Plenty of Opportunities in March
  |  First Published: March 2008

The weather this season has been appalling for offshore fishing, and the pelagic activity has been pretty slow. Strong southeasterly winds and flood run-off has made it hard to get out.

The entrance to the Gold Coast seaway has also been very shallow since the big seas in late December. The main channel out to sea is only 4m deep at low tide.

Small black marlin have been few and far between and it looks like their anticipated run this season has been a non-event. Out wider there has been a bit more action, with quite a few blue marlin showing up on the wide grounds east of the 50-fathom line.

March should be a good month for blue marlin out wide. Earlier in the season, experienced boats were drawing up to six blue marlin hits per day, with a big fish estimated at over 300kg.

Mackerel are also expected to show up in numbers this month, with both spotted and Spanish mackerel appearing on Palm Beach Reef, Mermaid Reef and the coffee rock ledges east of Couran Cove. Spinning in a berley trail, live baiting and slow trolling pilchards, gar and bonito will be effective.

The recent big fresh should definitely help the mackerel fishing once the seas settle down a bit and the water clears. March is a good month to target bigger Spaniards and out wider there should be plenty of wahoo when the current is running. Now is a great time to fish the Nine Mile Reef east of Tweed Heads.

On the inshore grounds, tailor, teraglin and a few squire should also turn up. And quite a few decent snapper have been caught all summer by anglers using soft plastics on the inshore grounds, which is unusual in the warmer waters.

March is the time to anchor up and berley heavily. By fishing live baits and soft plastics it is possible to catch a wide range of species, and everything from a plate-sized squire to a marlin can turn up when conditions are right.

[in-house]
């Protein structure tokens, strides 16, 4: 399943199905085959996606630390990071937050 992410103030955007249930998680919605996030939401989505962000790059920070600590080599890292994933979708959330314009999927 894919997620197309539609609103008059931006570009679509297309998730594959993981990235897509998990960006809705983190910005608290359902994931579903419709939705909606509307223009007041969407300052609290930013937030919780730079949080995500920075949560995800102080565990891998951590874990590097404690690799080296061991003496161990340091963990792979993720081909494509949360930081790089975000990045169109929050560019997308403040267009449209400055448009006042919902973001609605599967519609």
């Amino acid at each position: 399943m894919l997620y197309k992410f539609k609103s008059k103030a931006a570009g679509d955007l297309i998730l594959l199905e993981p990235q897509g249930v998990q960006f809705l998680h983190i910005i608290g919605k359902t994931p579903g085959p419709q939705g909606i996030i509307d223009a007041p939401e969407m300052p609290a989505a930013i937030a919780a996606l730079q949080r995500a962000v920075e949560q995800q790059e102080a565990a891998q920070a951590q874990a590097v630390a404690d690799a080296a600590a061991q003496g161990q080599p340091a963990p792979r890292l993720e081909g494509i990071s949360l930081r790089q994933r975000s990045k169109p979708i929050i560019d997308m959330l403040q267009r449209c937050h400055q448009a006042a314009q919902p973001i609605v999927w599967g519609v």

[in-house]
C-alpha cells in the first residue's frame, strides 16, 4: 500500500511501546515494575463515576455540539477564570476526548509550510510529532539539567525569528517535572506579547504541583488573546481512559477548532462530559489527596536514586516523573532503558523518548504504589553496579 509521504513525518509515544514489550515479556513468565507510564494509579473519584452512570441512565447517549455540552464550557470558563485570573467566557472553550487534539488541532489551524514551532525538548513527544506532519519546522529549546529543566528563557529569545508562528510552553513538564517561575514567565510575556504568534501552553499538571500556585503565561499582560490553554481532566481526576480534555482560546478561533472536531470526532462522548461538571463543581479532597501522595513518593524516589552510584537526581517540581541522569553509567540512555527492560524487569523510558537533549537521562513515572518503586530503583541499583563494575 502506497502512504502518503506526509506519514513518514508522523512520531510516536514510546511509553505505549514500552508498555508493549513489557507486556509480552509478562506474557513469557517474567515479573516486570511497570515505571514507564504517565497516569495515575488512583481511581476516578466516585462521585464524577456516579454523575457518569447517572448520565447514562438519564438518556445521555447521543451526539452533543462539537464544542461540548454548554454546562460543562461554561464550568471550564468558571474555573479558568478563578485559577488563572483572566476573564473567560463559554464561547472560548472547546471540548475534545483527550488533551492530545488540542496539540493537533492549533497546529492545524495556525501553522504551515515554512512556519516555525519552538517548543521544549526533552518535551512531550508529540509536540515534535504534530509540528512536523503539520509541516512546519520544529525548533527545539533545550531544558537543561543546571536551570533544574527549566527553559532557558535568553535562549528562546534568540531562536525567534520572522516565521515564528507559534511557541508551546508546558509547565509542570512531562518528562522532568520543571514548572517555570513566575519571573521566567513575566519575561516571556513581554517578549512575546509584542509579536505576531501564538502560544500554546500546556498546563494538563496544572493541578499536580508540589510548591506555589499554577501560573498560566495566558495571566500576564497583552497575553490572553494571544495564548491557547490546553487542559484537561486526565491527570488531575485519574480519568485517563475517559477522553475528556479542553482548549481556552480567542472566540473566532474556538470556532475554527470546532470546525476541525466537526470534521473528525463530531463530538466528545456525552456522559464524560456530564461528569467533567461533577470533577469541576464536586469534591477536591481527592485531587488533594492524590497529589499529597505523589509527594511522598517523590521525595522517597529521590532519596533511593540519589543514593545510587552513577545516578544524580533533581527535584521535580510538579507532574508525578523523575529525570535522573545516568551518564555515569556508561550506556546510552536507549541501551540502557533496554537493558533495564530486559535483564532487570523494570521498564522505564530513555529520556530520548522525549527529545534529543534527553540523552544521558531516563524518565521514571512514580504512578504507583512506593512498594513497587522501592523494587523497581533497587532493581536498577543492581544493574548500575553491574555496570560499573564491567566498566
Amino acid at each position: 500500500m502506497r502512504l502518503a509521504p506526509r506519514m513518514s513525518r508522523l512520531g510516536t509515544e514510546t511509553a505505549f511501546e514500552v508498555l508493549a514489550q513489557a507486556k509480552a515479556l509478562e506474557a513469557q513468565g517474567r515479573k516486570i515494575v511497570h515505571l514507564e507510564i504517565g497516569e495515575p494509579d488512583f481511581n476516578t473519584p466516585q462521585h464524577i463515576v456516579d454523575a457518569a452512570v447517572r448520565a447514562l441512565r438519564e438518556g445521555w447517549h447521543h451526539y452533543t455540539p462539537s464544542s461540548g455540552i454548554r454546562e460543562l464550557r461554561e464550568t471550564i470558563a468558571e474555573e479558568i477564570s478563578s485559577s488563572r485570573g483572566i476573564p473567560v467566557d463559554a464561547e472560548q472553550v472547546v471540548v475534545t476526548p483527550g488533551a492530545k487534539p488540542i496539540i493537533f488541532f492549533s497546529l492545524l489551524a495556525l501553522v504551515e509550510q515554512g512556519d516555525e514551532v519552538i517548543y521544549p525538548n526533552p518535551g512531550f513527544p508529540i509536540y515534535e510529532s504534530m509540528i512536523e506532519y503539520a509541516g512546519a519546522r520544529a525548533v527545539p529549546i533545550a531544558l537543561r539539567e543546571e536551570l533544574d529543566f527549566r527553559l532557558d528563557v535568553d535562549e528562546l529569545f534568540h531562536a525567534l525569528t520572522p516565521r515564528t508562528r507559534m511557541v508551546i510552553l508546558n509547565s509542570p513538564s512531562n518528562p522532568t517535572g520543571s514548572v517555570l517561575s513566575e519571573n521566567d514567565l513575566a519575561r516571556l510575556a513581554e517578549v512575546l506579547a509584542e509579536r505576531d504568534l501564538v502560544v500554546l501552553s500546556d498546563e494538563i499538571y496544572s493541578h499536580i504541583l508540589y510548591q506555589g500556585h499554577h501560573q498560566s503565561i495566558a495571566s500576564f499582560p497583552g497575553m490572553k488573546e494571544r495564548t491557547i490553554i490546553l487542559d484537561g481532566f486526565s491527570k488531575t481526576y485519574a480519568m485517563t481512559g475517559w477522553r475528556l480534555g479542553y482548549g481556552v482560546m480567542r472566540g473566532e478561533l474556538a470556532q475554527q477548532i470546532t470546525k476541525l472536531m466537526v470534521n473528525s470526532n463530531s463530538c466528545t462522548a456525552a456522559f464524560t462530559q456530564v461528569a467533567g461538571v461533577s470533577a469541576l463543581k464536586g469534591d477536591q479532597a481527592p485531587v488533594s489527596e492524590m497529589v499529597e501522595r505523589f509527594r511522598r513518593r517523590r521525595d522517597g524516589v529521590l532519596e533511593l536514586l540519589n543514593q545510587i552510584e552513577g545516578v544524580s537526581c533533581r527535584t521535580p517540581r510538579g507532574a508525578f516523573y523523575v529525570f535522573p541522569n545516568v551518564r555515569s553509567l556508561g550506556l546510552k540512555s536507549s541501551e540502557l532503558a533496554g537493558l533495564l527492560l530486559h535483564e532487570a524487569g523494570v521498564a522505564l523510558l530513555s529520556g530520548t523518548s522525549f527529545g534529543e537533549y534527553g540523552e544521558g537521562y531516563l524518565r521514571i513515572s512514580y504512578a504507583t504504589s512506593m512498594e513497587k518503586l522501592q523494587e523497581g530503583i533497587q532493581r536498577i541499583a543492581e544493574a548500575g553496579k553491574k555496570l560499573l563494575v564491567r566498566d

If the weather is good it is often worth making the long run up North Stradbroke to fish for sailfish. These can be caught on the extensive sand patches to the south of Point Lookout. Switch baiting with teasers and a pitched live bait is usually the most effective method. With a little luck, small black marlin may also be encountered in the same area.

The deep reefs are usually hard to fish due to the current, but there will be a few snapper, kingies and pigfish on the 50-fathom line. And pearl perch can be found on the wire weed patches to the north east of the Seaway. Live baiting and jigging is another option.

Lets just hope the weather starts to settle down. For the offshore angler, 2008 so far has been a very frustrating season!


Fishing the Seaway offers plenty of opportunities up river. The recent good fresh has certainly replenished the rivers well, and this month should be very good fishing for whiting, bream, mulloway and the odd mangrove jack. The Seaway should fish well on the run-in tide for both mulloway and mangrove jacks on live baits at the hole on the end of the North wall. There have been plenty of mulloway from 4-10kg being caught, with live slimies and yakkas being the best baits.

The pipeline has also produced some good fish. Jumpinpin is worth a good look, particularly at the bottom of the tide and the first of the run-in. Deeply fished soft plastics are very effective in this area and there will be a few decent flathead around as well.

There has been plenty of bait in the entrances over the past few weeks and the turbulence has definitely stirred up a lot of food. The Seaway has produced a few nice squire to around 45cm on both bait and soft plastics.

March is a good month for mud crabs up the Pimpama River and Coombabah Creek, especially in the weeks of big tides. As the water cools slightly the crabs seem to become more active, and the recent heavy rains have seen plenty of crab movement.

It is also time to get the cast net out as the banana prawn run generally begins this month, and hopefully the recent rains will lead to a good prawn season.

There has recently been very good catches of big whiting in the Nerang River on bloodworms. After the heavy rains, beach worms and yabbies were very effective and a few lure anglers had success on small hardbodies.

As the water cools, flathead should also increase in numbers. The weed beds around Tipplers are worth a look and Crab Island can produce well. Trolling and soft plastics are the best methods to try. In my experience, at this time of year trolling often out-fishes soft plastics. However, pink micro mullets have proven to be a deadly lure for March.

Overall, March is a great month on the Gold Coast for fishers. There are plenty of options and the recent heavy rains should really start to show their beneficial effects this month.

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